Hellur girls and boys! (Do any boys read this blog? There must be a couple. We see you! You should say hello some time, okay?)
So by way of a disclaimer, today’s post is only going to highlight a topic that I have often wondered about. I will present you with findings from my little research. However, I have no conclusions to make. Perhaps we can reach a conclusion together?
Hair products. When you see ‘shampoo’ or ‘cleansing’ attached to the name of a product, you know exactly what that product ought to do without reading the description, right? The same goes for ‘conditioner’, ‘leave-in conditioner’, ‘detangler’, ‘gel’, and even ‘mousse’. These terms point not only to the function of a particular product but many times, also to its look and/ or feel. And then you keep going across the hair product aisle and you start to see ‘butter’, ‘souffle’, ‘smoothie’, ‘custard’, ‘pudding’.
Have these earned their names or are manufacturers just slapping names on products because they so fancy?
When I think of butter, I think stick butter; or at least a type of hardened oil, hardened being the key word. Of course, cooking/edible butter can get soft in warmer temperatures. However there is a certain consistency to the softness… there is something thick and heavy about the way it feels, right? In the same light, custards and puddings are, to me, light and fluid mixtures. So translating that to hair speak, I would expect more effort to rub a butter between my palms, than to rub a custard or a pudding. In addition, because butter is hardened, heavy oil, I would not expect it to carry water. Conversely, I would expect water to be the first ingredient of a custard or pudding.
Apart from appearance and feel, I then thought that perhaps there are certain ingredients that are common to products to earn them the suffixes of ‘butter’, ‘custard’, or ‘pudding’. So I did a little research, using the product database of CurlMart.
I used the search terms ‘butter’, ‘pudding’, and ‘custard’ individually and randomly selected 8 products from each category for this little research.
Below are the most common ingredients found in:
Custards (Obia Curl Enhancing Custard, Miss Jessie’s Coily Custard, Kinky Curly Curling Custard, Mop Top Curly Custard, Design Essentials Natural Honey Curl Forming Custard, Milk + Honey Hydrating Hair Custard, Nubian Heritage Indian Hemp & Tamanu Grow & Strengthen Custard)
Water – 6
Vegetable glycerin – 5
Pectin – 3
Xantham gum – 2
Pudding (As I Am Cleansing Pudding, Carol’s daughter Hair Milk Pudding Style, Miss Jessie’s Curly Pudding, Darcy’s Botanicals Organic Coconut & Aloe Moisture Pudding, EDEN Bodyworks Coconut Shea Pudding Souffle, Milk + Honey Tangle Free Pudding, Oyin Handmade Whipped Pudding)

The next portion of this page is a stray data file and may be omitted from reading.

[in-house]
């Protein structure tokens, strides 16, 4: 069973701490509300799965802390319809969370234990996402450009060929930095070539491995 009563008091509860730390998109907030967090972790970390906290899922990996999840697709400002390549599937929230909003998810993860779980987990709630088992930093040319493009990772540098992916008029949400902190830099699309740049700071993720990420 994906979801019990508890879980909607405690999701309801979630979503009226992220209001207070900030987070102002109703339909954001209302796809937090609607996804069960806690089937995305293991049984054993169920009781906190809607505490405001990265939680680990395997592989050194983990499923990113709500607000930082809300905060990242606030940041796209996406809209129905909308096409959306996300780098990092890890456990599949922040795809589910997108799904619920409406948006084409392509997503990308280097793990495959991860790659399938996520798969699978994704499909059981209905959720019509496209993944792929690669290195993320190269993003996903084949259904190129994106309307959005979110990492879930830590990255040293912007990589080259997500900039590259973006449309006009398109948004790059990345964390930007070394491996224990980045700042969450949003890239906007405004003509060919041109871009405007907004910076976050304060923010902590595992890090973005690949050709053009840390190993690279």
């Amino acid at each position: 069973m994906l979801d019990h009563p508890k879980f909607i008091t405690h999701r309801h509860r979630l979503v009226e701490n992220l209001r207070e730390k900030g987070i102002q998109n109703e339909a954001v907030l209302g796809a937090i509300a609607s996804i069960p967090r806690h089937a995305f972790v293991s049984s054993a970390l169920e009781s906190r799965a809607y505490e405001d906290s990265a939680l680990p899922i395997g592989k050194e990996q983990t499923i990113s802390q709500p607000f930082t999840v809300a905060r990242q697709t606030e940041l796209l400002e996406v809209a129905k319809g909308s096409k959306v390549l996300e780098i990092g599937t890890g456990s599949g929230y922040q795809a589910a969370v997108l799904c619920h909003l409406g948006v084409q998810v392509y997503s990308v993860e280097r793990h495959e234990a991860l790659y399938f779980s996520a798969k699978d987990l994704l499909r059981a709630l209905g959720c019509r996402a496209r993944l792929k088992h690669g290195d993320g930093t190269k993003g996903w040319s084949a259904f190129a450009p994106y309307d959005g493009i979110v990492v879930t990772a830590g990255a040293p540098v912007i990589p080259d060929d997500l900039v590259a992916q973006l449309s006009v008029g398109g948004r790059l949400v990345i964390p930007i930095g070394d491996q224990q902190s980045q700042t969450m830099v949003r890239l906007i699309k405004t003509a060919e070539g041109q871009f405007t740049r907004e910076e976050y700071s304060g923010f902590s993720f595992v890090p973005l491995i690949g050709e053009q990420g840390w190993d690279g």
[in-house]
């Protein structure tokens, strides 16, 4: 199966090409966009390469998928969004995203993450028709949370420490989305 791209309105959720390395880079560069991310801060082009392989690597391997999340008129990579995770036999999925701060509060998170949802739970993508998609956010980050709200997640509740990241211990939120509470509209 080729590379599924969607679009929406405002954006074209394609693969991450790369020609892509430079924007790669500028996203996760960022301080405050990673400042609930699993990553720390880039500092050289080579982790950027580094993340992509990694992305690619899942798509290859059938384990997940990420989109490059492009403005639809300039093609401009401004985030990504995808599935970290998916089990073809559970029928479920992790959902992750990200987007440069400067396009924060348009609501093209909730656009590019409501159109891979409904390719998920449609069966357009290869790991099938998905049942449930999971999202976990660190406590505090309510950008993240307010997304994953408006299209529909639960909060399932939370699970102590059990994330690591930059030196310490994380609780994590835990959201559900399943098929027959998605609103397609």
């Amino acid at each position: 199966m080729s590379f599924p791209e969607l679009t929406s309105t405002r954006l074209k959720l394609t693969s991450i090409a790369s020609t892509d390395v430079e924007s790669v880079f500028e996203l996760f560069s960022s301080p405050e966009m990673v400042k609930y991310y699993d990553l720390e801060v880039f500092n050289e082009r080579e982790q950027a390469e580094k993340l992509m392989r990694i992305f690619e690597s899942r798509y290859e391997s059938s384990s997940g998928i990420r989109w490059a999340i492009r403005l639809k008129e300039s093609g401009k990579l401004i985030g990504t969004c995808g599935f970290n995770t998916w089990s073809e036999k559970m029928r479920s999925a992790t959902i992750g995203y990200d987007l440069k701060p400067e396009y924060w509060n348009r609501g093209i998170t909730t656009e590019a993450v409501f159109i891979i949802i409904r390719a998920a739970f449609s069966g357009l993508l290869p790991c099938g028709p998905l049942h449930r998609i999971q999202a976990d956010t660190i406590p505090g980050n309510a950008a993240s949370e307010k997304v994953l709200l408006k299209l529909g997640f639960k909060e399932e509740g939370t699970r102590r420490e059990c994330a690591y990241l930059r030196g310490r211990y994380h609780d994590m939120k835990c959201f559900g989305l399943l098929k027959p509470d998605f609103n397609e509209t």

Water – 6
Ethylhexyl palmitate – 4
Glycerin – 4
Caprylyl Glycol – 3
Cetearyl alcohol – 2
Hydroxyl propyl starch phosphate – 2
Carbomer – 2
Oleth5 – 2
Butter (As I Am Double Butter Cream Rich Daily Moisturiser, Beemine Bee Hold Curly Butter, Blended Beauty Curl Styling Butter, Camille Rose Naturals Almond Jai Twisting Butter, Carol’s daughter Healthy Hair Butter, Darcy’s Botanicals Eucalyptus Mint Herbal Scalp Conditining Butter, Milk + Honey Honey Butter)
Butter (Shea/Almond/Cocoa/Other)- 7
Water – 4
Behentrimonium methosulfate – 2
Cetearyl alcohol – 2
Beeswax – 2
One thing I find really interesting in these results is the butter. Almost all the products labelled ‘butter’ had some type of butter in its ingredients. And of the 8 products sampled, only half contained water. But going by the numbers, there probably isn’t any one ingredient or combination of ingredients that confer butter status, for example, to a product. Of course only 8 products per category is hardly enough to infer anything, but at least it’s a start. However, all of the products sampled have moisturising claims (even the ones without water… You know yourselves) and herald themselves as being great all-encompassing styling aids. (While there are products that expressly say they are best used for twist-outs or braid-outs, I am yet to find a styling aid that states that it is only good for afros. If you know of any, please let me know. My theory though is that lighter products should be for the fro, while heavier (butter) products will be perfect for twist-outs and braid-outs. I am yet to test out this theory.)
So my question still remains… how are these names given? By appearance or consistency of the product? Or are they just random fancy names given to the products?
I hope I have not just rambled on and left you feeling like “What did I just read?!”
If you use or have used products with any of these three names, did the feel complement the name? Did they act differently in their styling abilities? For example, do you find you get better twists out results with a butter, and a better, fluffy fro with a custard or pudding? I’m obviously interested in this seemingly non-existent issue. Please help a sister!
– Mee Mee